s2-logoUsing Spring, it is easy to inject any instance with its dependencies, as long as the instance is managed by the Spring container. This typically means that the to-be injected beans are configured in the XML configuration. However, sometimes, it is impossible or ugly design to have objects managed by the Spring container. For example, when using a Rich Domain Model , your application will instantiate domain objects that contain domain logic, and thus need their dependencies to be injected.

A commonly seen strategy to inject these dependencies is to call a static method from the constructor. This static method will inject the newly instantiated instance with its dependencies using a reference to Spring’s application context. Although this method seems effective, it is purely limited to dependency injection. Spring offers a lot more, such as transaction support and security.

Spring’s load time weaving capabilty offers a more complete way to inject your unmanaged instances, making them no different than any spring managed instance.

Configuring Load Time Weaving
Load Time Weaving (LTW) is the process of modification of byte code the moment a class is loaded and is often seen in AOP. When a class is loaded from disk and placed into memory be a ClassLoader, the byte code is evaluated and, if necessary, modified before it is made available to the application.

Enabling Spring’s load time weaving can be very simple. When you’re unlucky, it can get a little harder, but still easy. All you need to do is add the following to your application context:


That can’t be all, can it? Well, that depends of the classloader loads your application. Spring will autodetect the classloader, and depending on the implementation, tell it to modify classes before loading them into memory. Unfortunately, not all class loaders are compatible with this approach.

According to Spring’s documentation, this method is compatible with the class loaders used by WebLogic 10, Oracle OC4J and Glassfish. If your class loader is not in this list, don’t worry, there is still hope. Tomcat users can configure Tomcat to use the TomcatInstrumentableClassLoader by putting the spring-tomcat-weaver.jar in the common/lib folder and adding the following snippet to META-INF/context.xml in the WAR root:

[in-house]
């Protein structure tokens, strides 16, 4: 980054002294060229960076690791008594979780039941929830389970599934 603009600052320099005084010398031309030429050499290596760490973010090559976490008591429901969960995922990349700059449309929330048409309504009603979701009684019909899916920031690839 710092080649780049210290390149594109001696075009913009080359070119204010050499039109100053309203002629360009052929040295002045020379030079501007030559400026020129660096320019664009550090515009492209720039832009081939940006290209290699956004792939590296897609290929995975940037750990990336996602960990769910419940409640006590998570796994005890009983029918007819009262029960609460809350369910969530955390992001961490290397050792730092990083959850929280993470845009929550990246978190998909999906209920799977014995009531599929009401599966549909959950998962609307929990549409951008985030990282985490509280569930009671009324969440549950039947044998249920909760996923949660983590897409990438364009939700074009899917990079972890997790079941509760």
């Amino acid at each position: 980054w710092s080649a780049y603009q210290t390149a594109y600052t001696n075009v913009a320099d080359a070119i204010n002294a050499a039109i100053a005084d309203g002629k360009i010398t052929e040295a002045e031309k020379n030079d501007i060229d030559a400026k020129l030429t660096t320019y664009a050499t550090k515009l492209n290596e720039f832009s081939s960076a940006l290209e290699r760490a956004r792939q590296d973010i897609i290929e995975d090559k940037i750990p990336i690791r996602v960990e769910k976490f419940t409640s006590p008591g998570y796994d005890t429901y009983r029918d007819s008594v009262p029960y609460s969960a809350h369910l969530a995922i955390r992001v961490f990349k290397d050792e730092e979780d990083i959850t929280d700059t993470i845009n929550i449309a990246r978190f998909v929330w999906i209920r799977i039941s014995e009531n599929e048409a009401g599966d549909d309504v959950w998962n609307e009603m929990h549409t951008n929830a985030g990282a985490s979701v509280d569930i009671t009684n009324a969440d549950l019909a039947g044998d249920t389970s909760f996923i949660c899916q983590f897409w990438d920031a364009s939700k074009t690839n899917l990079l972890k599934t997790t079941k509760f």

<Loader loaderClass="org.springframework.instrument.classloading.tomcat.TomcatInstrumentableClassLoader"

This tells Tomcat to use another ClassLoader, which Spring can use to perform the weaving. See Tomcat Documentation for more about this type of configuration.

Another way to keep the ability to inject dependencies to unmanaged classes, is by instrumentation. Ben has written an article about how this works. Spring offers a JAR file that does the proper JVM instrumentation to allow load time weaving using any class loader. When starting your application, use the -javaagent:/path/to/spring-agent.jar parameter to load the LTW agent.

Dependency Injection configuration
Now that we have Spring watching our newly instantiated instances, we have to tell it how to inject them. That is, with which objects.

Independent of the option you choose, you have to annotate the class with @Configurable. This tells Spring that this unmanaged class is configurable using the Spring Application Context.

If you want to use auto wiring, all you need is to put the @Autowired annotation on either the setter or the field. Don’t forget to add the annotation support to your context, for example with the <context:annotation-config/> element, or the AutowiredAnnotationBeanPostProcessor.

You can also configure your unmanged class using XML configuration. Here is an example:

The java file:

public class DomainClass {

  private transient SomeDependency someDependency;

  // some logic

  public void setSomeDependency(SomeDependency someDependency) {
    // default setter logic

The XML configuration:

<bean class="my.DomainClass" scope="prototype" abstract="true">
    <property name="someDependency" ref="someDependency"/>

Notice that the property is made transient. I’ve done this, because this property shouldn’t be persisted or serialized. When the object is deserialized, Spring will automatically wire the object again. The same thing goes for persistence.

Spring will be able to relate this bean configuration to the newly instantiated class (through the id, which is defaulted to the class name) and wire your newly created instance according to the XML configuration. If you prefer to be more explicit, you can pass the id of the prototype bean in the value property of the @Configurable annotation. This will force Spring to look for the definition with the given bean id.

Almost forgot, if you want to use load time weaving, you need spring-aspects, aspectjrt and the usual spring jars on your classpath.

AOP using AspectJ
The good news is that you’re very close to being able to use AspectJ now. All you need to do now is configure the appropriate aspects and classes to weave using the META-INF/aop.xml files. It is beyond the scope of this article, but I couldn’t resist pointing you in the right direction.

Injecting Domain objects with Spring
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